“If I just keep putting one foot in front of the other, it stands to reason that I’m going to get there. I’ve begun to think we sit far more than we’re supposed to.” He smiled. “Why else would we have feet?”
The Unlikely Pilgrimage of Harold Fry by Rachel Joyce
Time travel – the stuff of fantasies.
If I could go back 300 years, I’d stroll onto a beach, lay out my towel and strip down to my orange bikini. Wide-eyed people would stare, aghast. “I’ve come from 2018,” I’d ‘reassure’ them. “This is modest beachwear in 2018. In fact, on the Costa del Sol they’re not wearing anything!”
Or maybe a man, fresh out of 1718, arrives in London 2018? He stands in his whiskers, hat and coat watching strange hatless people pushing past him on the pavement, pieces of plastic in their ears (not that he’d know what plastic is), and taking aloud to no-one in particular. Hurrying, hurrying, hurrying.
Time is a funny thing.
18 years ago something heartbreaking happened to me (a story for another time).
I started to experience anxiety and panic attacks for the first time.
I took sleeping pills for the first time to shut off my brain at night.
My stomach was in such knots I found it hard to swallow, and so melted down to a mere 38kgs.
I cut my long blonde hair short.
I couldn’t hold down my job.
I couldn’t watch TV or films or read novels. Everything reminded me of my utter aloneness.
I ‘ran away from home’ – I left my small concerned town and family and moved to the ‘big smoke’.
In Jo’burg I was me again – no sympathetic head tilts or worried faces to remind me of my loss.
Nearly two decades have past since I packed my Opel Monza to the hilt and began the +-1000km drive north to my new life in Johannesburg.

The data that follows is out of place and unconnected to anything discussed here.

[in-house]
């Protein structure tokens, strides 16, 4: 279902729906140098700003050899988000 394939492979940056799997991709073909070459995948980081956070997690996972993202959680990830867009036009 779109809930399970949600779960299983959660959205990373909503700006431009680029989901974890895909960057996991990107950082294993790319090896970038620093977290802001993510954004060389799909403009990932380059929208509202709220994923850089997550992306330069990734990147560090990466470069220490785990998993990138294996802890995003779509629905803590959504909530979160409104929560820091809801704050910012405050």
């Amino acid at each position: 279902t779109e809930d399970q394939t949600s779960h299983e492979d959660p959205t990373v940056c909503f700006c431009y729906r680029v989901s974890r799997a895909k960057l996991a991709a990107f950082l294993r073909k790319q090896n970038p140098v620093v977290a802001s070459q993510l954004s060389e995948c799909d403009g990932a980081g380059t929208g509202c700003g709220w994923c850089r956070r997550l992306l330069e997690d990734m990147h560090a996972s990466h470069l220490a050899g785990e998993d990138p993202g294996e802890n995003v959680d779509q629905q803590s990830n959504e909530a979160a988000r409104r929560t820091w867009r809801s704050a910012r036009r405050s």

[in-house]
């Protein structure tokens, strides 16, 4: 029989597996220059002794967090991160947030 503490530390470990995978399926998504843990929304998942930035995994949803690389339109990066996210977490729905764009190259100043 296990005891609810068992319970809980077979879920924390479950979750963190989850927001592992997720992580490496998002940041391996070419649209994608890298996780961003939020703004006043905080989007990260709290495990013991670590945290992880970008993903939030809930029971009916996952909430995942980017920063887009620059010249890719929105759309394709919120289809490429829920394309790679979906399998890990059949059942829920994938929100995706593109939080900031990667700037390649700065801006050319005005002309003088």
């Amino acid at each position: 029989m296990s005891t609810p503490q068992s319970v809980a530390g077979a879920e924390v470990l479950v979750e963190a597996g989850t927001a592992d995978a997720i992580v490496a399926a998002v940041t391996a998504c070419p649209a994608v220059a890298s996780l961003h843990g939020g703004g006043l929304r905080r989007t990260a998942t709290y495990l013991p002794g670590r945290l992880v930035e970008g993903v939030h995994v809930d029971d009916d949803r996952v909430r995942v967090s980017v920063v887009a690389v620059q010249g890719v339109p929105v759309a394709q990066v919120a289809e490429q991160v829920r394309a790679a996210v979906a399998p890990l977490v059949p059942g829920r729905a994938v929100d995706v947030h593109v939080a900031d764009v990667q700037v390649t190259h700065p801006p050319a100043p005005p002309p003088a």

So many years on, I hardly know that small sad girl. One step at a time she got better, I guess. She found her feet. People prayed for her and with her. She found safety and solace in God. She found purpose, adventure and some Nyamazela-ness … over time.
So why am I visiting her again?
Because, de temps en temps I still have to fight some of her demons.
Sleeplessness is one demon I’m so tired of fighting.
The hot summer aggravated things, messed up my sleep and now my body (and brain) is just not behaving. I’ve upped my exercise – going for a run usually has the effect of popping a pill. That helped, so I’ll keep at it. But last night was another restless one.
Feels like this demon is winning.
Do please say a quiet prayer for me, dear readers, this has been a long battle.
P.s I’ve always loved my sleep and have enjoyed many years of deep, restful sleep. I’m not a night owl or an early bird. I need a good 8 hours. It’s been a while since my battle with sleep was this bad.
P.p.s. Hubby can fall asleep in 30 seconds. He can sleep sitting up in the car or the plane. He can sleep standing up (I’ve mentioned this in my small print before – it’s true).
P.p.p.s. It’s true that anxiety crept into my life 18 years ago, but thankfully that’s mostly under control and very much within the normal adult range. However, I’m a total absorber so I pick up on others’ anxiety quickly and have to watch what/who I listen to.